Honest communication between HQ and field offices assures your leaders that you value their input. Likewise, real conversations between field leaders and crew members help each one value what the other does. When people know they are valued, they engage even more. And when it comes to healthy culture and productivity, engagement is everything.4

Another way to improve communication (and training) is: Tailor it so people can understand it. Former Navy Seal Jocko Willink says this helps create unity between the field and the office.

I’m going to communicate with [each person]
 in a way that makes the most sense to them.
 So yes, absolutely I vary my communication
depending on who I’m managing.

That said, you can’t create personalized training for every crew member. You need a well-balanced program that embodies the principles of good communication by creating open, honest dialogue among crews and leaders.

You want to feel like the whole team is in the room together. You’re looking for courses from real-world experts who don’t gussy things up for anybody. They keep it real—but do it in a way that works for crew members in the field and leaders back at HQ.

That’s the number one takeaway here: training software from good teachers can start conversations—and authentic communication—among your employees.

#3: Set your company standard

set your company standard

While all healthy companies share certain characteristics, your company is as unique as those who work for you. That’s why it’s so important to set the standard with your leaders right out of the gate: what does training look like at your company? How can you make sure your training lines up with your values and the way you do business?

Having a gold standard of training at your company also helps create a consistent experience for your crew members. How you do business, the quality of tools you use, the benefits you provide, and the training you offer all reinforce the company’s identity and values.

Train your leaders first

The place to start setting the standard is always with your core leadership team. As Dave Turin says, leaders communicate culture by casting a vision of where the company’s going. Translation: culture comes from the top.

And according to lean construction expert Jason Schroeder, “It doesn’t matter what your strategy is. What matters is your culture—your group's common beliefs and actions. Culture will always trump strategy.” Culture is how you improve your company.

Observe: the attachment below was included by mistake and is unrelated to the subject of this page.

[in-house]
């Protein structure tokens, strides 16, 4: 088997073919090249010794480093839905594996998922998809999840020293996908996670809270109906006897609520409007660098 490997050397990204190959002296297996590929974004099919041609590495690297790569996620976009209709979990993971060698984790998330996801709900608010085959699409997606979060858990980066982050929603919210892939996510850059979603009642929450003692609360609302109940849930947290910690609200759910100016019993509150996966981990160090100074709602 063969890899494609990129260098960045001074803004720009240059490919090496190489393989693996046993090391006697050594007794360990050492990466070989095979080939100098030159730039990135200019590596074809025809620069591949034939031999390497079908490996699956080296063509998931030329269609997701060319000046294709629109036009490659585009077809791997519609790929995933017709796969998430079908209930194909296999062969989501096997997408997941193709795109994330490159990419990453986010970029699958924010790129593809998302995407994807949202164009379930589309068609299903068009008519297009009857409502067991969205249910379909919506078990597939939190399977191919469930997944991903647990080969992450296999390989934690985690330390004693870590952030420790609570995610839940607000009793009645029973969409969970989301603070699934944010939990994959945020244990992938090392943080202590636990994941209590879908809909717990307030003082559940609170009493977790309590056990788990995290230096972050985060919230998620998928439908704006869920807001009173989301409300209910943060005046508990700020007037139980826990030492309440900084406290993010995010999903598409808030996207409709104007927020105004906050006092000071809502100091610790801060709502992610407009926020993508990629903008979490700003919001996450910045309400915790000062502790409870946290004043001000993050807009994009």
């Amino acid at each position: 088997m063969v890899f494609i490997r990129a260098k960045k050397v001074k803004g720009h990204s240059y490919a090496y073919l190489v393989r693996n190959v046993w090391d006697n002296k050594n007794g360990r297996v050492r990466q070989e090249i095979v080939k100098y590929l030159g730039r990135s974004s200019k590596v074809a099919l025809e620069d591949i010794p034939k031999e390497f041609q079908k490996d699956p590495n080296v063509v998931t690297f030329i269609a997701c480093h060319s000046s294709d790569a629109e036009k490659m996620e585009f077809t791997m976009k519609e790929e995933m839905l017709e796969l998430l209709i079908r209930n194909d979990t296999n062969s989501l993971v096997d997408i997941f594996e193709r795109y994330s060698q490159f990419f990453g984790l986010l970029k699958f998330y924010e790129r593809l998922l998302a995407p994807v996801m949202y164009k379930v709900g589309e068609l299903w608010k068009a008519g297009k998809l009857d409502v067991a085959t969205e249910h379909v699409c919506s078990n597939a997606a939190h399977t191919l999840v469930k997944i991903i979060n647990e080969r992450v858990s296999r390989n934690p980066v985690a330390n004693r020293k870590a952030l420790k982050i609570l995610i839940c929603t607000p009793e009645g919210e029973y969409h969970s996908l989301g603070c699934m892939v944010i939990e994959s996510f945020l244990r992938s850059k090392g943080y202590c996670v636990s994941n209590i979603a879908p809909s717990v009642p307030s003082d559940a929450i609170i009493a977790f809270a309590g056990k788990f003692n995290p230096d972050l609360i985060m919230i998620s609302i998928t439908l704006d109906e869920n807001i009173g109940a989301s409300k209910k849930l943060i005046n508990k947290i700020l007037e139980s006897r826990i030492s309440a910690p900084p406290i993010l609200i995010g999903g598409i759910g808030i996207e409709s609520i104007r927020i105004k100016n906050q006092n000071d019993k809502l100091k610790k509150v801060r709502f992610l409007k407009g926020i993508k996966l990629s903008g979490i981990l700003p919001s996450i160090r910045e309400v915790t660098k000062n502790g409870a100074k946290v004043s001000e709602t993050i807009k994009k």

Forbes writer Jason Mayo agrees. He’s been studying successful and unsuccessful companies for years and believes culture is the make-or-break factor. He explains, “Culture always has to start from the top and trickle down. In my opinion, there are no exceptions. As much as we'd like to think company culture happens organically, this usually isn't the case. There is no magic button.”5

That’s why Schroeder emphasizes the need to manage, mentor, and coach your direct reports—in other words, develop your leadership team. They’re the ones who are going to help you set and maintain your company culture and the training that upholds it, so they need to experience that training first.

Think beyond the classroom

You hire people because you need them to work. Get your new people productive quickly with a modern training system that’s engaging and easy to apply in the real world. It will teach them the trade and safety protocol tasks quickly so they can do the job you hired them to do.

Another part of thinking beyond the classroom is making sure new hires understand your company values. You may think they signed on for the paycheck, but people need much more than money. They need meaning.6 You must communicate the importance of what your company does and hardwire it into your training program from day one. Then, crew members can carry the company values onto the jobsite and do the kind of work you can all be proud of.

Keep it consistent

When you’re training multiple crews in multiple cities, states, or even different time zones, you run into some unique problems. For instance, you may have a classroom trainer teaching Crew A one thing, but Crew C is learning something completely different from another trainer. That’s no good. You need everybody on the same page.

A plug-and-play training app can help you create a seamless learning experience no matter where your crews are located. You can assign your crew members the same videos and send the same important messages to everybody. Then, you don’t have to worry about someone missing something or having variable standards across the company. You can rest assured that you’ve created a consistent, gold-star training experience for every employee.

The training software we recommend

If you’re getting too big for the training room, look at it as an opportunity—not a limitation. Your business is growing, and that’s something to celebrate!

To help you make the most of that opportunity, we created BuildWitt Training. Our content library includes 800+ modern, engaging microlearning videos on everything from leadership to safety to checking grade math. We have more videos on the way, and you can even upload your own custom training content at no extra charge.

BuildWitt Training gives your employees an easy-to-use app that they can access anywhere, any time. And it gives you the tracking and communication features you need to help your team succeed. You’ll have everything you need to create the close-knit culture of a small team even as your business grows.

Ready to see if BuildWitt Training could be right for you?